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| p.3 #8 · p.3 #8 · Why do Nikon images look sharper and better to me? Please help another undecided. |
Some commenters have mentioned as a Nikon advantage the D800's dynamic range, which I did not mention specifically in my original comment. Their points are well taken, and I wish I had that kind of dynamic range available on my 5D III. But I wouldn't always use it. My admiration comes with some caveats.
First, it doesn't matter much on many, many images—at least among the ones I take using natural light. Because in the majority of outdoor venues where I shoot, the natural light available isn't usually even dynamic enough to use the 5D III's full capabilities. So it's a non-issue on most of my images. If I lived in the mountain west, it would probably be different.
Second, big dynamic range invites problems, in addition to conferring advantages. Image threads from the D800 are loaded with extremely dull-looking images, more of that than I have seen from any other camera. They probably don't have to be that way. A judicious exposure or curve adjustment would spread some of the flattened tones, and confer some life-giving contrast. But that would throw away some of that coveted dynamic range, by pushing some tones into the blacks—from which I suspect they were initially lifted, inadvertently producing those tonally compressed flat-looking images in the first place. Also, remember that if you plan to print your images, there is only limited use for more dynamic range in your image than your printer can match.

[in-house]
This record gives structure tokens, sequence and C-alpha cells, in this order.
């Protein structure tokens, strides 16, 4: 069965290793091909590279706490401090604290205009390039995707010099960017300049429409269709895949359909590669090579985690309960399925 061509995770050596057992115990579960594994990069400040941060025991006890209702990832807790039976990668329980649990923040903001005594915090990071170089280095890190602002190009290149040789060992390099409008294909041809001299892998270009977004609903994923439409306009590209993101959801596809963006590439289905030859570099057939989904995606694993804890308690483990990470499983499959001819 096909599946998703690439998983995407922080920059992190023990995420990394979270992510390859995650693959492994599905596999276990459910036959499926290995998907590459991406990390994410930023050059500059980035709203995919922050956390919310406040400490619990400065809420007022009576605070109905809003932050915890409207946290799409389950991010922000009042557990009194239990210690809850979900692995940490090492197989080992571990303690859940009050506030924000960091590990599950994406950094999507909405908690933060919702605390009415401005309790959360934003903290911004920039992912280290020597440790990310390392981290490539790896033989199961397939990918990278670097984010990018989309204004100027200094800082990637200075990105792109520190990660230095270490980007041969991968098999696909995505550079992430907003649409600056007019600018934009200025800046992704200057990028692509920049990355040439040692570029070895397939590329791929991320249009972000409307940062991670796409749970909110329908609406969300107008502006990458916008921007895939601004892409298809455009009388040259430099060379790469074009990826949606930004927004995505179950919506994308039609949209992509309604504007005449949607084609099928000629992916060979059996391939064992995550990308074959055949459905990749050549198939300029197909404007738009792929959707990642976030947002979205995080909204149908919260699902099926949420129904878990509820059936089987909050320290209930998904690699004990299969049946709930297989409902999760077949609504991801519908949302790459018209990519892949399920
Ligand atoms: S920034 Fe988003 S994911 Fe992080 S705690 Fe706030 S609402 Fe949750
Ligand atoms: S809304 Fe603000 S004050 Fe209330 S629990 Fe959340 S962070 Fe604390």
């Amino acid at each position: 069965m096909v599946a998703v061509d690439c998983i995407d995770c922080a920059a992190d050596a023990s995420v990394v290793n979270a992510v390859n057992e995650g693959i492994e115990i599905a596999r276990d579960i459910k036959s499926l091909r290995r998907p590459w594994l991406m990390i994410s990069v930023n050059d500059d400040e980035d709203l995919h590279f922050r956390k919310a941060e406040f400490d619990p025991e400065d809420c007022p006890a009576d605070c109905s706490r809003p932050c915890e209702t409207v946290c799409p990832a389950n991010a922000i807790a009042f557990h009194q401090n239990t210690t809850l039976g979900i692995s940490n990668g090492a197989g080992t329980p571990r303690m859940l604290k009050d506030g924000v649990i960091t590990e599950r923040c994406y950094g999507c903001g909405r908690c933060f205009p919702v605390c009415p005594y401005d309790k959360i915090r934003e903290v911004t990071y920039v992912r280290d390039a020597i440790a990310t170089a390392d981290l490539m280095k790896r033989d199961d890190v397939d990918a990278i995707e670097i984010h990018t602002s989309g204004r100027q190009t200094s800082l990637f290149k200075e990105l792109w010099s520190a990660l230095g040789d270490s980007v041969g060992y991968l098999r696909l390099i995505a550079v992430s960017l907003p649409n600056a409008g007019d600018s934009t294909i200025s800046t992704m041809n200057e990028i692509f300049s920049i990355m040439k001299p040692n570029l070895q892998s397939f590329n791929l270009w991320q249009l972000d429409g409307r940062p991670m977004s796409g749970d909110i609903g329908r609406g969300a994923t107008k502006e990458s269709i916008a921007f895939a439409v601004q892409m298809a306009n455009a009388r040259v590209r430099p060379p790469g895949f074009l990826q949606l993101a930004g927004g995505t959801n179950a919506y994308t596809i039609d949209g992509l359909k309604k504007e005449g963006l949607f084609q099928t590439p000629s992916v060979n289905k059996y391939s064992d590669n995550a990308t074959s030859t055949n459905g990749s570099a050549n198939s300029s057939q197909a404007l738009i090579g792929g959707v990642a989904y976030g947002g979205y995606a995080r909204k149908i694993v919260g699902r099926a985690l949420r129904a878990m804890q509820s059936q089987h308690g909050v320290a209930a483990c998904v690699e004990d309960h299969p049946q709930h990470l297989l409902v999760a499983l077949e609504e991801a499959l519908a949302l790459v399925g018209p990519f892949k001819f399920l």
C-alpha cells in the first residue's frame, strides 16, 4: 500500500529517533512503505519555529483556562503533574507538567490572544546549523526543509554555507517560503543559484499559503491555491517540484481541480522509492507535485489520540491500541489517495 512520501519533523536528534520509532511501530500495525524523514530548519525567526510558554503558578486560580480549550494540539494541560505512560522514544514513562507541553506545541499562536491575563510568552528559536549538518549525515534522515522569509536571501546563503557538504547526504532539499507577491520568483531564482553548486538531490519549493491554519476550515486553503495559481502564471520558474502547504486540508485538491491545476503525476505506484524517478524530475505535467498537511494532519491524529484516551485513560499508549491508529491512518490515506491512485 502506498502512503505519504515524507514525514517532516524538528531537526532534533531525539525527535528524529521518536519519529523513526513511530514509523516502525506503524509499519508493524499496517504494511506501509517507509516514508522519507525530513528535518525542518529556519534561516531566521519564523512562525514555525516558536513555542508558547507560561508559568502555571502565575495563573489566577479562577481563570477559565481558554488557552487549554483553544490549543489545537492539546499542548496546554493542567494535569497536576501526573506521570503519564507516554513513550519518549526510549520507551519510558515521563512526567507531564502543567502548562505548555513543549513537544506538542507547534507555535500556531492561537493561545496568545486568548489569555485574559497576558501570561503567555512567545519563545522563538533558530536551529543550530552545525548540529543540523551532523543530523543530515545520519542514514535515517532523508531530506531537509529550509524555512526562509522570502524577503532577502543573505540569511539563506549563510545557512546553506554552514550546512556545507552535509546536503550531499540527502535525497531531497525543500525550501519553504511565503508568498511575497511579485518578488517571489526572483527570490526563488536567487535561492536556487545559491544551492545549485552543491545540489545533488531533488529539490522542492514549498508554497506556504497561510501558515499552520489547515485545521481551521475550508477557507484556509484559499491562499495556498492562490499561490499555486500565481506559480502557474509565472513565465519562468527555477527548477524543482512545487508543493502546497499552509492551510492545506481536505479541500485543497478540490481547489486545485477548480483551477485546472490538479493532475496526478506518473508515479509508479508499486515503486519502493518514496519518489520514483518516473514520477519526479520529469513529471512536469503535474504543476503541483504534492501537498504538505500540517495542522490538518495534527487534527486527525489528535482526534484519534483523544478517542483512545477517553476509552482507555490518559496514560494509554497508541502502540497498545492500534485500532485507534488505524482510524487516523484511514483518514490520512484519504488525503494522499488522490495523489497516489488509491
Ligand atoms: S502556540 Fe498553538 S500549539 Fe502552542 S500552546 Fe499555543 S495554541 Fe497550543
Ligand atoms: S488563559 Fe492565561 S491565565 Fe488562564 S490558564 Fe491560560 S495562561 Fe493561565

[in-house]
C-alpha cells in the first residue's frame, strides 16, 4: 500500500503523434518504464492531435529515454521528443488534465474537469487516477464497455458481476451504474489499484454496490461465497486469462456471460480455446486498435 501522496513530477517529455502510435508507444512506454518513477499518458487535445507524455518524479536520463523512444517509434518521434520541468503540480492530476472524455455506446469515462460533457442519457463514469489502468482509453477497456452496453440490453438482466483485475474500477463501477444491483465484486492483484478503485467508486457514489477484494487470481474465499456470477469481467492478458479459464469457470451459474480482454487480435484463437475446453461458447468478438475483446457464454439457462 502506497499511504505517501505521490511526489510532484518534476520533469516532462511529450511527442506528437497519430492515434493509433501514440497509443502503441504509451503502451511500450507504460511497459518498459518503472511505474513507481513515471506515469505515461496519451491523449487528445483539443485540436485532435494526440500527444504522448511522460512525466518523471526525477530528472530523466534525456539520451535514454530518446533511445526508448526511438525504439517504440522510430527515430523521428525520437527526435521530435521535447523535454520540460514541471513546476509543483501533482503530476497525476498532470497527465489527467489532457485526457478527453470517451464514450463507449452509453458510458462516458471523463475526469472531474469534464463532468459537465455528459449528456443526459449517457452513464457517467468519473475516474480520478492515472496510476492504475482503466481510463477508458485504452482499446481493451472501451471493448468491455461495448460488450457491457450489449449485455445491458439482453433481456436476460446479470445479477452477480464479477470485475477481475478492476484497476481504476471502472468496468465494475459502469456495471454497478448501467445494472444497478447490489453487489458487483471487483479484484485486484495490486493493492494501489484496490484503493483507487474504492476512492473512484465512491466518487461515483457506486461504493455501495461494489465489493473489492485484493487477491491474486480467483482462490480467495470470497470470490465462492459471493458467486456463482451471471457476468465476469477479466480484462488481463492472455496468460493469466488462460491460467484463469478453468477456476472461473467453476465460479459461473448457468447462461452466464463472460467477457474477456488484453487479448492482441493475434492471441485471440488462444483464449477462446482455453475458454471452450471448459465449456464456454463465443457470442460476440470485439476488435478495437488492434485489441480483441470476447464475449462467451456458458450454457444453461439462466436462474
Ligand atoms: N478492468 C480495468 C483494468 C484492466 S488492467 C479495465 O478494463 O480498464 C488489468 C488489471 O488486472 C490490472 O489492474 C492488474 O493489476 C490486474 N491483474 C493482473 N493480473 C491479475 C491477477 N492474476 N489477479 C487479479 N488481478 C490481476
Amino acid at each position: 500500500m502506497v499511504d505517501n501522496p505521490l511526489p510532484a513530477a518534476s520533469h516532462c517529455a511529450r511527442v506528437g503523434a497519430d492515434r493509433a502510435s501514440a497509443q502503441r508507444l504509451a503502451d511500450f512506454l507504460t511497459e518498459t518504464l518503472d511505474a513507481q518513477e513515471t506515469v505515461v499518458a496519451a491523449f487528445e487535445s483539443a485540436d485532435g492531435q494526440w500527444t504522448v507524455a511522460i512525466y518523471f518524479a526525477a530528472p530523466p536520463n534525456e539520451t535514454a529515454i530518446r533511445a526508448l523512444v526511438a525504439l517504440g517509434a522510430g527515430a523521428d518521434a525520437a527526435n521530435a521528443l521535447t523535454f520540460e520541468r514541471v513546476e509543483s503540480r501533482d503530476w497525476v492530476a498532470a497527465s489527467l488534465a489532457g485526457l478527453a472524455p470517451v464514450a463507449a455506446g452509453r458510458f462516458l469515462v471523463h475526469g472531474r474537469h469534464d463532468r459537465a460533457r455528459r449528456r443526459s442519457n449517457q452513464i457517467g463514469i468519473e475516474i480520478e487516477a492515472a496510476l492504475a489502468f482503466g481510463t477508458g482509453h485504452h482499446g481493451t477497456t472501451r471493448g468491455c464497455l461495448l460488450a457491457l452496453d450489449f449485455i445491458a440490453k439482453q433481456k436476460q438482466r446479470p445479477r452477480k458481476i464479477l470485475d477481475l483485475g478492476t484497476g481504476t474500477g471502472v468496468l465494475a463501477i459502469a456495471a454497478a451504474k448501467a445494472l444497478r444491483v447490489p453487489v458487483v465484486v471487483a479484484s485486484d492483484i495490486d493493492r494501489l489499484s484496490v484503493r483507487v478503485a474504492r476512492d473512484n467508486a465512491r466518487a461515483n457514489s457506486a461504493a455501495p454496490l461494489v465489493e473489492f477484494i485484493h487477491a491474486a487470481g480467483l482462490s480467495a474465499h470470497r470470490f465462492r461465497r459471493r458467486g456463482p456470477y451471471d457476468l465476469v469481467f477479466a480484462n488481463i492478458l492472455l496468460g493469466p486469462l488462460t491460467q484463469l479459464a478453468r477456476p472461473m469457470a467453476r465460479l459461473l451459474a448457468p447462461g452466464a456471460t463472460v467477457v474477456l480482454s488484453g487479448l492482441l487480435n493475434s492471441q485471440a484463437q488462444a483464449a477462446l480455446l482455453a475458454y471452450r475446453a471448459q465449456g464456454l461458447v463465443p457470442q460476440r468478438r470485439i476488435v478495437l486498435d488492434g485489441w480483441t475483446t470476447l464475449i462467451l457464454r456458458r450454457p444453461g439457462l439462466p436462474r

Note too that real world scenes are full of opaque shadows. Look around. You will see them everywhere. It's not a sin to have them in your pictures.
A great example of where big dynamic range helps is when you are showing shadows and brighter areas that are discontinuous, with a tonal gap between. A classic example is the indoor/outdoor through-the-window shot. For now, nothing beats the D800 for that kind of image.
But if what you are trying to do is capture continuous tones from deep shadow to bright highlights, you need to remember that spreading tones apart is contrast's friend, and pushing them together can suppress perceived detail. Using that great D800 dynamic range to best advantage is something you can do with only a minority of typical images. And doing it requires judicious post-processing that seems to challenge many users.